Multiscale Methods for Protein and Virus Shell Mechanics
Tuesday, November 22, 10:30AM – 11:30AM
With size ranging from a few nanometers to hundreds of nanometers, proteins and protein assemblies like virus shells and microtubules are interesting examples of natural nano-materials, and their mechanical properties play an important role in their functioning. Despite their small size, continuum mechanicshas been surprisingly successful for modeling their mechanical responses. However, the assumptions of passive continuum and spatially uniform elastic moduli, which are fit to experiment, do not reflect the dynamic and heterogenous nature of proteins and leaves open the question of at what length-scales continuum homogeneity breaks down. In this work, we present methods that derive information from the atomic structure and try to answer those fundamental issues.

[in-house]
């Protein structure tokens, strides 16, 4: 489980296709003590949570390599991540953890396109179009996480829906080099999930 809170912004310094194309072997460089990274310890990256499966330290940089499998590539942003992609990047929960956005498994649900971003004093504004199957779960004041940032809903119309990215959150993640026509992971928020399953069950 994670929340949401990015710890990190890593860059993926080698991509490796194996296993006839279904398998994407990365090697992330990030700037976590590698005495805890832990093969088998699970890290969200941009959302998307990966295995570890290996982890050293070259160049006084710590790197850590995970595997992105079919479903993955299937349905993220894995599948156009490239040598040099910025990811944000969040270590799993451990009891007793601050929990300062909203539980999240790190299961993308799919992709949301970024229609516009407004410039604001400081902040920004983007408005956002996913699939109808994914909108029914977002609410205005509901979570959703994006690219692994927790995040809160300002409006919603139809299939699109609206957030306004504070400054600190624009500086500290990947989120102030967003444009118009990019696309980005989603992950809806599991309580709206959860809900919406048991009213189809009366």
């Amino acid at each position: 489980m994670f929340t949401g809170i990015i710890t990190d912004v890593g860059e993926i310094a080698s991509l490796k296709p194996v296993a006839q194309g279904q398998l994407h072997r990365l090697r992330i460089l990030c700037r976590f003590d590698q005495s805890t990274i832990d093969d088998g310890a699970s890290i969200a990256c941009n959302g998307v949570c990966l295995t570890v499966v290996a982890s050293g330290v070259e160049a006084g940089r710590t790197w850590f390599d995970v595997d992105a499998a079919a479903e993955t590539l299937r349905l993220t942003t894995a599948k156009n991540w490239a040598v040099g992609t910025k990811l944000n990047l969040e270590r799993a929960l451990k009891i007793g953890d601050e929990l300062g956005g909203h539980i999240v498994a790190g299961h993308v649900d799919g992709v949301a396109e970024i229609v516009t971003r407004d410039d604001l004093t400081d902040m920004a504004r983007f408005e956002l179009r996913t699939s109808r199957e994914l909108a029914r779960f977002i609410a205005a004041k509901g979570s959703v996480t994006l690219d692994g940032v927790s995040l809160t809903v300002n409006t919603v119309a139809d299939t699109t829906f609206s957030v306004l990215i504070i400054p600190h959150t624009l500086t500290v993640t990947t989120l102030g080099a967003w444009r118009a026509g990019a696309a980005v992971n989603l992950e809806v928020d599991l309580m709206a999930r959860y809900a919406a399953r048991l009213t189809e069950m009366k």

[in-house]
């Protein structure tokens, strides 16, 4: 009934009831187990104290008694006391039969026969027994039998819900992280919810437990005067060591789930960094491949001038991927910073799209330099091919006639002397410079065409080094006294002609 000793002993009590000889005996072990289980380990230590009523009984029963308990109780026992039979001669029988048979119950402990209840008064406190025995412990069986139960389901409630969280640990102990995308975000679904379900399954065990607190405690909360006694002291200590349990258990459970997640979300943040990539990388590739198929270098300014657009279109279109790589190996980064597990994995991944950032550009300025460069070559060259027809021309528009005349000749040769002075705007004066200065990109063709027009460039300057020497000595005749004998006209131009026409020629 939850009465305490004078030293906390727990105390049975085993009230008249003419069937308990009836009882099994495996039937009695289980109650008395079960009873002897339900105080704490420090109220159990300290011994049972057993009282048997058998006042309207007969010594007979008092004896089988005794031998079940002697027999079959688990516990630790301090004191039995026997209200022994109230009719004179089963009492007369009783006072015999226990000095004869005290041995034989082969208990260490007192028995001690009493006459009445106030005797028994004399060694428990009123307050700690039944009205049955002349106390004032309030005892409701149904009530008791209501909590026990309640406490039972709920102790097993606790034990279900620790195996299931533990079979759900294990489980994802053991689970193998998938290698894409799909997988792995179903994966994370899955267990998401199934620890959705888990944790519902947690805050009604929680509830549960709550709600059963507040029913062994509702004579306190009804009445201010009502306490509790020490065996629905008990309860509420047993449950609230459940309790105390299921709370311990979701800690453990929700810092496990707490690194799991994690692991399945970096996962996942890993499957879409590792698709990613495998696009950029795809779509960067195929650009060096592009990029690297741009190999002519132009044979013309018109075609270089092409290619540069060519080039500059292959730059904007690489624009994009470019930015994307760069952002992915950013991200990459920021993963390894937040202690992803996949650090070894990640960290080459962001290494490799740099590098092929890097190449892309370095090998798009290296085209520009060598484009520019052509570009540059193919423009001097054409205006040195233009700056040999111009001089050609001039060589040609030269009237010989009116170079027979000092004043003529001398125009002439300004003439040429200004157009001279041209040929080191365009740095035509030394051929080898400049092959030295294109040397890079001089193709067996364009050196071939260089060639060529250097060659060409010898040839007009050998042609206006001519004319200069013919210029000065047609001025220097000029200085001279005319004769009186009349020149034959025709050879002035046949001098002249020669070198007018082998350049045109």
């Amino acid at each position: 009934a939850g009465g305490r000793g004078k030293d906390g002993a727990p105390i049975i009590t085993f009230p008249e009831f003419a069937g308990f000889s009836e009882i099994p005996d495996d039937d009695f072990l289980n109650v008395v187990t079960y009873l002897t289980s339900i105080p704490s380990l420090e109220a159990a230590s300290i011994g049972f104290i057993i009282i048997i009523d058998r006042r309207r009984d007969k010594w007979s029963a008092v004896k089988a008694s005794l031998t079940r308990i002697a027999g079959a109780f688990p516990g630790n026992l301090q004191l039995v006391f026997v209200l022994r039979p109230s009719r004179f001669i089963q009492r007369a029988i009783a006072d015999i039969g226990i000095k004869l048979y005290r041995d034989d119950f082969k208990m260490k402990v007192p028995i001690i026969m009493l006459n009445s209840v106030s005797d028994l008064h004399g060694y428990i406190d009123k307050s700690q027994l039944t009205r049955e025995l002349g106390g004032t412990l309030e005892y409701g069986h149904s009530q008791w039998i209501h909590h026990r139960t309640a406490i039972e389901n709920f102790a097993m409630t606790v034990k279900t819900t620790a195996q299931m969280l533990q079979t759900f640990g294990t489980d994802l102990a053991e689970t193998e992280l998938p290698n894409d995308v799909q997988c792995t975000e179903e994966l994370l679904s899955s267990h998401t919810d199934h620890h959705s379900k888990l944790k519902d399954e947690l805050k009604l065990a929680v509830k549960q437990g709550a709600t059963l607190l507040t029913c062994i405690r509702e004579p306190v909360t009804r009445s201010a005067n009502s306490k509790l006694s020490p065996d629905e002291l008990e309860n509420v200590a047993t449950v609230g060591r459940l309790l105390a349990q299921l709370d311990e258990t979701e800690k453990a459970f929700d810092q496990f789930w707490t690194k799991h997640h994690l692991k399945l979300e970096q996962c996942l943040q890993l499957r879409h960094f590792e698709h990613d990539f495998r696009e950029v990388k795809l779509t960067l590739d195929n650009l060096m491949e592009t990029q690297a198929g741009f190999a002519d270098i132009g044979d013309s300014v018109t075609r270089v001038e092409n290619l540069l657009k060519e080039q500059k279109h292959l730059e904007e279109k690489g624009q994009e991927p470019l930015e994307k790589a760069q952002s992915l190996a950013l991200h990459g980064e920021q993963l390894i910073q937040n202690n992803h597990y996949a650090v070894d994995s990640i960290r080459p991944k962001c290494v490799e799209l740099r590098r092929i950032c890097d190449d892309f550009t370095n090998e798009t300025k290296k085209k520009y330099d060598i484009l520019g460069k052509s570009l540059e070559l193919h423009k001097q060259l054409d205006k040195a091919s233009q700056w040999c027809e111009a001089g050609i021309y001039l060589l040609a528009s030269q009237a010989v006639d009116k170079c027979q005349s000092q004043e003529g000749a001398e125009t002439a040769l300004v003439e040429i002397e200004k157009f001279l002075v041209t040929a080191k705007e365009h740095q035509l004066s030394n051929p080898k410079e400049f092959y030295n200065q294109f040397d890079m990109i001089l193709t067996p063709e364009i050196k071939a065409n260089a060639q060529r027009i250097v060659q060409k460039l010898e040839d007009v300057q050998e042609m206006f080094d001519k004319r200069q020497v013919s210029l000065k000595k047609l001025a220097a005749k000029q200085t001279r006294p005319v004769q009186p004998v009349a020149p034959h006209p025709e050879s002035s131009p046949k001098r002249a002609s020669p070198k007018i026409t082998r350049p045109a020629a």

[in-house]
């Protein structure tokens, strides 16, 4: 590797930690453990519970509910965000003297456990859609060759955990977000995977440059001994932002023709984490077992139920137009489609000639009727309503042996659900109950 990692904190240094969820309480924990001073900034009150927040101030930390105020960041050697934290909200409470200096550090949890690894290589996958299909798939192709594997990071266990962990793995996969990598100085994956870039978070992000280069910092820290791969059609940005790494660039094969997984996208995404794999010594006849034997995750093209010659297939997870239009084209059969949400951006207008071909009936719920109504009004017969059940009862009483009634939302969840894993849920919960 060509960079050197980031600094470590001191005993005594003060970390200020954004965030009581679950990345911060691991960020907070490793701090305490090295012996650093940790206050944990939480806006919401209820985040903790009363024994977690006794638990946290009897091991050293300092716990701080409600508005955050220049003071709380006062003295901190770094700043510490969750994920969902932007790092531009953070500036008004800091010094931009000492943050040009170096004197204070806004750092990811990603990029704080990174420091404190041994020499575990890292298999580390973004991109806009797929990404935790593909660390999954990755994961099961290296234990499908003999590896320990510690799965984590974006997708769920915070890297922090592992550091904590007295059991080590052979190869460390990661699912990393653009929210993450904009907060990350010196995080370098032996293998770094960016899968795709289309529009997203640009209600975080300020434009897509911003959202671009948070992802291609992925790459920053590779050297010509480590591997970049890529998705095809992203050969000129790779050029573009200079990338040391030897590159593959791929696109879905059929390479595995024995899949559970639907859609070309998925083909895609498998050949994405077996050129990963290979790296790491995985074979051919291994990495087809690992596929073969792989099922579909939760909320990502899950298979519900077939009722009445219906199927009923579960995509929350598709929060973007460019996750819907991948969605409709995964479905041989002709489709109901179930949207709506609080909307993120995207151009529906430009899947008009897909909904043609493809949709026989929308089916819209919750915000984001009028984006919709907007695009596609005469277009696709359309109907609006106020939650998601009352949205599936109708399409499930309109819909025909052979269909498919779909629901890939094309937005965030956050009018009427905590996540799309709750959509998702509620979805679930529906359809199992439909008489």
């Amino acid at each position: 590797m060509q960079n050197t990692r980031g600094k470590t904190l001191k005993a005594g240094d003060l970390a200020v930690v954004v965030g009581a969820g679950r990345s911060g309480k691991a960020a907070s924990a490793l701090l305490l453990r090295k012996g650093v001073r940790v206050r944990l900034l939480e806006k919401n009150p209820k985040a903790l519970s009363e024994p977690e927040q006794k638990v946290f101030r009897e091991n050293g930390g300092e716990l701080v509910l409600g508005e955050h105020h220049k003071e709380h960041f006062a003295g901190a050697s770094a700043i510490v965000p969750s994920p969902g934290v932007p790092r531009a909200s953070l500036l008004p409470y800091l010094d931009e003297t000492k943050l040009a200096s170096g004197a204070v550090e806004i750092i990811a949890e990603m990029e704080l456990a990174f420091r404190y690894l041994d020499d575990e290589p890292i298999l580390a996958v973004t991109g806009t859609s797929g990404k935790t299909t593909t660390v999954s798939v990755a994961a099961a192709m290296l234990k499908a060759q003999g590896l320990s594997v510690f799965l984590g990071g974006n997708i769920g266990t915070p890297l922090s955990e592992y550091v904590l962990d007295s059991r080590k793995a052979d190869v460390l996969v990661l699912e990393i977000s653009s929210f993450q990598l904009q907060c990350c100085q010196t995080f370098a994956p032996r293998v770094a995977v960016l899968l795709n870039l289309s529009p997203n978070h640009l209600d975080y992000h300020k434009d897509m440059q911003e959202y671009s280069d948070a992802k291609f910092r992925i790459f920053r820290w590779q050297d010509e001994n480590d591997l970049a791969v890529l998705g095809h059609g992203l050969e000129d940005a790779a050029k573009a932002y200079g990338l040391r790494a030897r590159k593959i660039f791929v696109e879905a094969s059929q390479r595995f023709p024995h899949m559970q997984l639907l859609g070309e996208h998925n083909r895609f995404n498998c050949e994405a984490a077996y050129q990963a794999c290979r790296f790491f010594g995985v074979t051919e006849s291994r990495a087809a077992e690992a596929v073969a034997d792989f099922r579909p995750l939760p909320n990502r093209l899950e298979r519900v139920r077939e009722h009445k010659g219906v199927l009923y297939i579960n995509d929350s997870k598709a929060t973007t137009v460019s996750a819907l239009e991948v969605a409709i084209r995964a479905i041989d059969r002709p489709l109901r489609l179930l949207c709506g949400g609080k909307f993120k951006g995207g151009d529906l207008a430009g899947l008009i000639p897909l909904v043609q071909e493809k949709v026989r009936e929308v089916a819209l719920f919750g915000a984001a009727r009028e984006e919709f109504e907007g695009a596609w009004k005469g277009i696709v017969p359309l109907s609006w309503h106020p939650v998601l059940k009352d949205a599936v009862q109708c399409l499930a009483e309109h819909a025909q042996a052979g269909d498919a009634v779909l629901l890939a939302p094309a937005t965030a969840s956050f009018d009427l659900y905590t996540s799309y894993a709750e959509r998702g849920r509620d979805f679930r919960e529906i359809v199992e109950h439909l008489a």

We present two models for virus shell mechanics - a 3D model using meshfree and a thin-shell model using finite elements. In the 3D model, we use Reproducing Kernel Particle Method (RKPM) to define a coarse-graining from the atomic degrees of freedom to a continuum field description. We use that to compute the point-wise elastic modulus at continuum level from equilibrium, all-atom, molecular dynamics (MD) simulation. In the thin shell model, we use the information from imaging techniques to define a martensitic type phase transition and modify the classical elasticity theory by introducing discontinuities in stress/strain fields. We demonstarte that it changes the phase-space diagram of virus shell shapes at a fundamental level by adding another coordinate
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